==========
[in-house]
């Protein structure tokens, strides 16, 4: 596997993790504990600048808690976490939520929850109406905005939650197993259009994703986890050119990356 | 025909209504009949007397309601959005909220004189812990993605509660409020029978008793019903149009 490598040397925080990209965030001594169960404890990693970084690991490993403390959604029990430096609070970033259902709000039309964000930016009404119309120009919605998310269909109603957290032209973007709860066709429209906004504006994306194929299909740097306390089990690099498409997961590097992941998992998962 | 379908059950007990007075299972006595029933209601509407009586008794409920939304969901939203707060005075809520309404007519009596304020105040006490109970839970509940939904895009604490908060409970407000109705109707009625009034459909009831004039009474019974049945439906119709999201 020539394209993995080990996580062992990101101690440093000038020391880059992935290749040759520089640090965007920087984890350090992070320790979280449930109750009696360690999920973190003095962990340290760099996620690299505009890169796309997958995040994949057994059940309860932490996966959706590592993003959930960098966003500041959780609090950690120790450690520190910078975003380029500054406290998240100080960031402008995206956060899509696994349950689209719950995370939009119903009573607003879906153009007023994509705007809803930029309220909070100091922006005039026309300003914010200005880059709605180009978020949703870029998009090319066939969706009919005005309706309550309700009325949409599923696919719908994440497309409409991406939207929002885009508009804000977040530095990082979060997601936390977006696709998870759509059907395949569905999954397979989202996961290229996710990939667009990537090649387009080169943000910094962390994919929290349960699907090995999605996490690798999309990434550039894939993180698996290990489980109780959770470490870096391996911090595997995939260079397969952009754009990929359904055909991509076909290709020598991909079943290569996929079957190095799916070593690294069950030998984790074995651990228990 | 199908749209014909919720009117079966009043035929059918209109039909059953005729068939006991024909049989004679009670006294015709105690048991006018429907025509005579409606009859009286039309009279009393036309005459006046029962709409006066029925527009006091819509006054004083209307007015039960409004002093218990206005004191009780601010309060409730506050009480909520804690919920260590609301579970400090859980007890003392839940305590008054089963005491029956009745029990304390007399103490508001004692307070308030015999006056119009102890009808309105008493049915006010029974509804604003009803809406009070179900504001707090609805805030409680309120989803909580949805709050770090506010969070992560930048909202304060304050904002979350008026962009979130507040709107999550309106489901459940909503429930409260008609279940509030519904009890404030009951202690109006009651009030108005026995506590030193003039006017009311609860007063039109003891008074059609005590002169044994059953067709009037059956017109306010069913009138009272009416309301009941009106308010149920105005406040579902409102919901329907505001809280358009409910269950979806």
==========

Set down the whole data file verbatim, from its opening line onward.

[in-house]
């Protein structure tokens, strides 16, 4: 596997993790504990600048808690976490939520929850109406905005939650197993259009994703986890050119990356 | 025909209504009949007397309601959005909220004189812990993605509660409020029978008793019903149009 490598040397925080990209965030001594169960404890990693970084690991490993403390959604029990430096609070970033259902709000039309964000930016009404119309120009919605998310269909109603957290032209973007709860066709429209906004504006994306194929299909740097306390089990690099498409997961590097992941998992998962 | 379908059950007990007075299972006595029933209601509407009586008794409920939304969901939203707060005075809520309404007519009596304020105040006490109970839970509940939904895009604490908060409970407000109705109707009625009034459909009831004039009474019974049945439906119709999201 020539394209993995080990996580062992990101101690440093000038020391880059992935290749040759520089640090965007920087984890350090992070320790979280449930109750009696360690999920973190003095962990340290760099996620690299505009890169796309997958995040994949057994059940309860932490996966959706590592993003959930960098966003500041959780609090950690120790450690520190910078975003380029500054406290998240100080960031402008995206956060899509696994349950689209719950995370939009119903009573607003879906153009007023994509705007809803930029309220909070100091922006005039026309300003914010200005880059709605180009978020949703870029998009090319066939969706009919005005309706309550309700009325949409599923696919719908994440497309409409991406939207929002885009508009804000977040530095990082979060997601936390977006696709998870759509059907395949569905999954397979989202996961290229996710990939667009990537090649387009080169943000910094962390994919929290349960699907090995999605996490690798999309990434550039894939993180698996290990489980109780959770470490870096391996911090595997995939260079397969952009754009990929359904055909991509076909290709020598991909079943290569996929079957190095799916070593690294069950030998984790074995651990228990 | 199908749209014909919720009117079966009043035929059918209109039909059953005729068939006991024909049989004679009670006294015709105690048991006018429907025509005579409606009859009286039309009279009393036309005459006046029962709409006066029925527009006091819509006054004083209307007015039960409004002093218990206005004191009780601010309060409730506050009480909520804690919920260590609301579970400090859980007890003392839940305590008054089963005491029956009745029990304390007399103490508001004692307070308030015999006056119009102890009808309105008493049915006010029974509804604003009803809406009070179900504001707090609805805030409680309120989803909580949805709050770090506010969070992560930048909202304060304050904002979350008026962009979130507040709107999550309106489901459940909503429930409260008609279940509030519904009890404030009951202690109006009651009030108005026995506590030193003039006017009311609860007063039109003891008074059609005590002169044994059953067709009037059956017109306010069913009138009272009416309301009941009106308010149920105005406040579902409102919901329907505001809280358009409910269950979806």